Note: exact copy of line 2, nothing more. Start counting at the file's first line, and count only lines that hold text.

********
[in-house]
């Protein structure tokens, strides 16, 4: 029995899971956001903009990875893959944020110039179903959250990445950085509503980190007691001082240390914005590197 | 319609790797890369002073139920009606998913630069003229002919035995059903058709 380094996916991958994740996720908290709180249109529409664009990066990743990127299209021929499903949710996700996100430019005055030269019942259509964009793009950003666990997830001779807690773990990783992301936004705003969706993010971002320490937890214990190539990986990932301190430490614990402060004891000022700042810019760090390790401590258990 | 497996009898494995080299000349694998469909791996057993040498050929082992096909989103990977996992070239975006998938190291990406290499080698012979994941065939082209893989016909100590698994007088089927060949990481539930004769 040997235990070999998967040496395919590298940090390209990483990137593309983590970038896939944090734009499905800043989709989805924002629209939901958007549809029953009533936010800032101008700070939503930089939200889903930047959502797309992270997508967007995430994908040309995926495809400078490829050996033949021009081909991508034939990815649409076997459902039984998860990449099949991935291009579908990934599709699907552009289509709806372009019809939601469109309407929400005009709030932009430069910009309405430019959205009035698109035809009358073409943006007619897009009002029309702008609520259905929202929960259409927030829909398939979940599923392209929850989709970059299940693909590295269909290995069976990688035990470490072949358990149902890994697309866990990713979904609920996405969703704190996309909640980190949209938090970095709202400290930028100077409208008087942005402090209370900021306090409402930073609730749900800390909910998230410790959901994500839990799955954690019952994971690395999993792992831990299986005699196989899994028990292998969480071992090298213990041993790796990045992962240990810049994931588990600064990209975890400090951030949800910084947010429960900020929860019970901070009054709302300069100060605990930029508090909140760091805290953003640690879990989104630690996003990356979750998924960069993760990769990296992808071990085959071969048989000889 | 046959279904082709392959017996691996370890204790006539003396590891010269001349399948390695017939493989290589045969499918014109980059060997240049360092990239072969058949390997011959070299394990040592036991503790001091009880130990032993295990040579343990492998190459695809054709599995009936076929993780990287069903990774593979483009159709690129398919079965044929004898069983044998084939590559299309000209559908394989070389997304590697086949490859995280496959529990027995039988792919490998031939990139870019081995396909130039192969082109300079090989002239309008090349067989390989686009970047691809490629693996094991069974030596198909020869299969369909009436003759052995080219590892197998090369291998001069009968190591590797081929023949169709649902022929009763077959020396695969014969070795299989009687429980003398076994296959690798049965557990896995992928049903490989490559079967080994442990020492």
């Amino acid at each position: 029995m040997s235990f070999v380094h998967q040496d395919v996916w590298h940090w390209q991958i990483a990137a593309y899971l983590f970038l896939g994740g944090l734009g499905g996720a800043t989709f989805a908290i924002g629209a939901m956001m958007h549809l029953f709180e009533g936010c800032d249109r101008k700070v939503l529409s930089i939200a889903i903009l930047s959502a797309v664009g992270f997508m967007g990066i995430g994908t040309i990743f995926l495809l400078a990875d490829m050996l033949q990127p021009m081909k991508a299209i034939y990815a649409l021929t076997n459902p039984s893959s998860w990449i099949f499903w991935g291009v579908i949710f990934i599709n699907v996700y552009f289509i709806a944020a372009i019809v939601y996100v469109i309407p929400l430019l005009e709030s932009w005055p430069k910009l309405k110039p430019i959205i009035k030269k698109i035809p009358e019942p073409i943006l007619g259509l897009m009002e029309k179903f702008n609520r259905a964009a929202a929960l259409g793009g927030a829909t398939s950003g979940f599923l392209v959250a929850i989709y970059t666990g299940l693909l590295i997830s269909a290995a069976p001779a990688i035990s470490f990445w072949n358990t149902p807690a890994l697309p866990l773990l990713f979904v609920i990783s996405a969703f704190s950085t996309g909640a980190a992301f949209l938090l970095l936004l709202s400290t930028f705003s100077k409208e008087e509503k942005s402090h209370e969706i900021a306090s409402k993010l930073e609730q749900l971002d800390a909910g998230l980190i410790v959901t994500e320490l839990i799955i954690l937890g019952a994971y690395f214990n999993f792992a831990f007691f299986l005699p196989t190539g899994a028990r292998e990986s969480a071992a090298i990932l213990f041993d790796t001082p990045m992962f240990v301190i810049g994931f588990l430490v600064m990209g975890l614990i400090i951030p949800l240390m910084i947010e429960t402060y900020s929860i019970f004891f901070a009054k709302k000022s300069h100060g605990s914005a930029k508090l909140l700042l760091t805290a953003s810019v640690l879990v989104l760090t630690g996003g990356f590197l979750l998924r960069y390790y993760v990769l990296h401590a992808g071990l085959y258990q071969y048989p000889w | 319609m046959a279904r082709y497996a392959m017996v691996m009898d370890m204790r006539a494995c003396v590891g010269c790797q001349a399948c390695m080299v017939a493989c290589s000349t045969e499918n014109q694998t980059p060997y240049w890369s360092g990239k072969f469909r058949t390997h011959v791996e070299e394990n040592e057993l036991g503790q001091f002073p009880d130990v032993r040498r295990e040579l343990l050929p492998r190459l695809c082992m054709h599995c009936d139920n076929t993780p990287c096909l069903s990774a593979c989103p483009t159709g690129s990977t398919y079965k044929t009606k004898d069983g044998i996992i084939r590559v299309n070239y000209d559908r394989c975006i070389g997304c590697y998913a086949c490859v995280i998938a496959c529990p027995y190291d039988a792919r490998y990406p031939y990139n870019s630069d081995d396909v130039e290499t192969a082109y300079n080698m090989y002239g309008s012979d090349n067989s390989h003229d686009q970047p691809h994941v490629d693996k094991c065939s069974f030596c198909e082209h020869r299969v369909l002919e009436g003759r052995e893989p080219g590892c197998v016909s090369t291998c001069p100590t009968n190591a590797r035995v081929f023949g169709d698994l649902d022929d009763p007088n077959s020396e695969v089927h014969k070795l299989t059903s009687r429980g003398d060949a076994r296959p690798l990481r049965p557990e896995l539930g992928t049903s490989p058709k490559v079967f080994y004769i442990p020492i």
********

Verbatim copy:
């Protein structure tokens, strides 16, 4: 029995899971956001903009990875893959944020110039179903959250990445950085509503980190007691001082240390914005590197 | 319609790797890369002073139920009606998913630069003229002919035995059903058709 380094996916991958994740996720908290709180249109529409664009990066990743990127299209021929499903949710996700996100430019005055030269019942259509964009793009950003666990997830001779807690773990990783992301936004705003969706993010971002320490937890214990190539990986990932301190430490614990402060004891000022700042810019760090390790401590258990 | 497996009898494995080299000349694998469909791996057993040498050929082992096909989103990977996992070239975006998938190291990406290499080698012979994941065939082209893989016909100590698994007088089927060949990481539930004769 040997235990070999998967040496395919590298940090390209990483990137593309983590970038896939944090734009499905800043989709989805924002629209939901958007549809029953009533936010800032101008700070939503930089939200889903930047959502797309992270997508967007995430994908040309995926495809400078490829050996033949021009081909991508034939990815649409076997459902039984998860990449099949991935291009579908990934599709699907552009289509709806372009019809939601469109309407929400005009709030932009430069910009309405430019959205009035698109035809009358073409943006007619897009009002029309702008609520259905929202929960259409927030829909398939979940599923392209929850989709970059299940693909590295269909290995069976990688035990470490072949358990149902890994697309866990990713979904609920996405969703704190996309909640980190949209938090970095709202400290930028100077409208008087942005402090209370900021306090409402930073609730749900800390909910998230410790959901994500839990799955954690019952994971690395999993792992831990299986005699196989899994028990292998969480071992090298213990041993790796990045992962240990810049994931588990600064990209975890400090951030949800910084947010429960900020929860019970901070009054709302300069100060605990930029508090909140760091805290953003640690879990989104630690996003990356979750998924960069993760990769990296992808071990085959071969048989000889 | 046959279904082709392959017996691996370890204790006539003396590891010269001349399948390695017939493989290589045969499918014109980059060997240049360092990239072969058949390997011959070299394990040592036991503790001091009880130990032993295990040579343990492998190459695809054709599995009936076929993780990287069903990774593979483009159709690129398919079965044929004898069983044998084939590559299309000209559908394989070389997304590697086949490859995280496959529990027995039988792919490998031939990139870019081995396909130039192969082109300079090989002239309008090349067989390989686009970047691809490629693996094991069974030596198909020869299969369909009436003759052995080219590892197998090369291998001069009968190591590797081929023949169709649902022929009763077959020396695969014969070795299989009687429980003398076994296959690798049965557990896995992928049903490989490559079967080994442990020492």